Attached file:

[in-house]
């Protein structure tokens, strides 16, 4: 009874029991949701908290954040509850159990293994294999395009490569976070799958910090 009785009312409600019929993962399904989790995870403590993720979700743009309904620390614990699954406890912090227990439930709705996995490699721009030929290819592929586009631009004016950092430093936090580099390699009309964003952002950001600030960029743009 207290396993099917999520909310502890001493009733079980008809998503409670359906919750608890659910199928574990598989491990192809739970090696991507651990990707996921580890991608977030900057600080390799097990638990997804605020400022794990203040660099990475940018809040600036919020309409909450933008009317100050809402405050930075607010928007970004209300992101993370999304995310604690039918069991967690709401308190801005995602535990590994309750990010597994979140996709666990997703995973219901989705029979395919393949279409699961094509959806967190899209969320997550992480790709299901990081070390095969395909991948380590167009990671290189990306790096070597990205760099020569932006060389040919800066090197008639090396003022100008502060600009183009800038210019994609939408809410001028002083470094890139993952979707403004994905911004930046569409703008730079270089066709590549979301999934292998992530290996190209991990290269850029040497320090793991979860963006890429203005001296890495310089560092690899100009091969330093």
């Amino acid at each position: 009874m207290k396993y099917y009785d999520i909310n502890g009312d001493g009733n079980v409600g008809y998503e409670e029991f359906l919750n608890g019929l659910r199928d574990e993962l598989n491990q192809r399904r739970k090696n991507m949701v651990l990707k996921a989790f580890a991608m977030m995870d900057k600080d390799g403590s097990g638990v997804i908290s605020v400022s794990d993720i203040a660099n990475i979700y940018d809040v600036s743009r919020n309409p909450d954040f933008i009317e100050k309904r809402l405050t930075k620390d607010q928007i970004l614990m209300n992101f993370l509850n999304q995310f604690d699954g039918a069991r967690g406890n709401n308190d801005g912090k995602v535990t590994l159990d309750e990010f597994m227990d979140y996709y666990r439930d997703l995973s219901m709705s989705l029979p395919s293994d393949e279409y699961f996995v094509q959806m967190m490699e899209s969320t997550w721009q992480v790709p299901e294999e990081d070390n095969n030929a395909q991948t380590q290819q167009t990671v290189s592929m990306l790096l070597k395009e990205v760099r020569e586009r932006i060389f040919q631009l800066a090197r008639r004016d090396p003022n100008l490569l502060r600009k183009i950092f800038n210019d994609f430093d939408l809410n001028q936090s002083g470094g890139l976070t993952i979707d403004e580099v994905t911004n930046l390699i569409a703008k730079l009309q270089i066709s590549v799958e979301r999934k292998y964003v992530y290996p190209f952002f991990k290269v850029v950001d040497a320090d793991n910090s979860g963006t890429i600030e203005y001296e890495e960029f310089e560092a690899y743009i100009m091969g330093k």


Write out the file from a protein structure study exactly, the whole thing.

[in-house]
């Protein structure tokens, strides 16, 4: 009874029991949701908290954040509850159990293994294999395009490569976070799958910090 009785009312409600019929993962399904989790995870403590993720979700743009309904620390614990699954406890912090227990439930709705996995490699721009030929290819592929586009631009004016950092430093936090580099390699009309964003952002950001600030960029743009 207290396993099917999520909310502890001493009733079980008809998503409670359906919750608890659910199928574990598989491990192809739970090696991507651990990707996921580890991608977030900057600080390799097990638990997804605020400022794990203040660099990475940018809040600036919020309409909450933008009317100050809402405050930075607010928007970004209300992101993370999304995310604690039918069991967690709401308190801005995602535990590994309750990010597994979140996709666990997703995973219901989705029979395919393949279409699961094509959806967190899209969320997550992480790709299901990081070390095969395909991948380590167009990671290189990306790096070597990205760099020569932006060389040919800066090197008639090396003022100008502060600009183009800038210019994609939408809410001028002083470094890139993952979707403004994905911004930046569409703008730079270089066709590549979301999934292998992530290996190209991990290269850029040497320090793991979860963006890429203005001296890495310089560092690899100009091969330093």
């Amino acid at each position: 009874m207290k396993y099917y009785d999520i909310n502890g009312d001493g009733n079980v409600g008809y998503e409670e029991f359906l919750n608890g019929l659910r199928d574990e993962l598989n491990q192809r399904r739970k090696n991507m949701v651990l990707k996921a989790f580890a991608m977030m995870d900057k600080d390799g403590s097990g638990v997804i908290s605020v400022s794990d993720i203040a660099n990475i979700y940018d809040v600036s743009r919020n309409p909450d954040f933008i009317e100050k309904r809402l405050t930075k620390d607010q928007i970004l614990m209300n992101f993370l509850n999304q995310f604690d699954g039918a069991r967690g406890n709401n308190d801005g912090k995602v535990t590994l159990d309750e990010f597994m227990d979140y996709y666990r439930d997703l995973s219901m709705s989705l029979p395919s293994d393949e279409y699961f996995v094509q959806m967190m490699e899209s969320t997550w721009q992480v790709p299901e294999e990081d070390n095969n030929a395909q991948t380590q290819q167009t990671v290189s592929m990306l790096l070597k395009e990205v760099r020569e586009r932006i060389f040919q631009l800066a090197r008639r004016d090396p003022n100008l490569l502060r600009k183009i950092f800038n210019d994609f430093d939408l809410n001028q936090s002083g470094g890139l976070t993952i979707d403004e580099v994905t911004n930046l390699i569409a703008k730079l009309q270089i066709s590549v799958e979301r999934k292998y964003v992530y290996p190209f952002f991990k290269v850029v950001d040497a320090d793991n910090s979860g963006t890429i600030e203005y001296e890495e960029f310089e560092a690899y743009i100009m091969g330093k």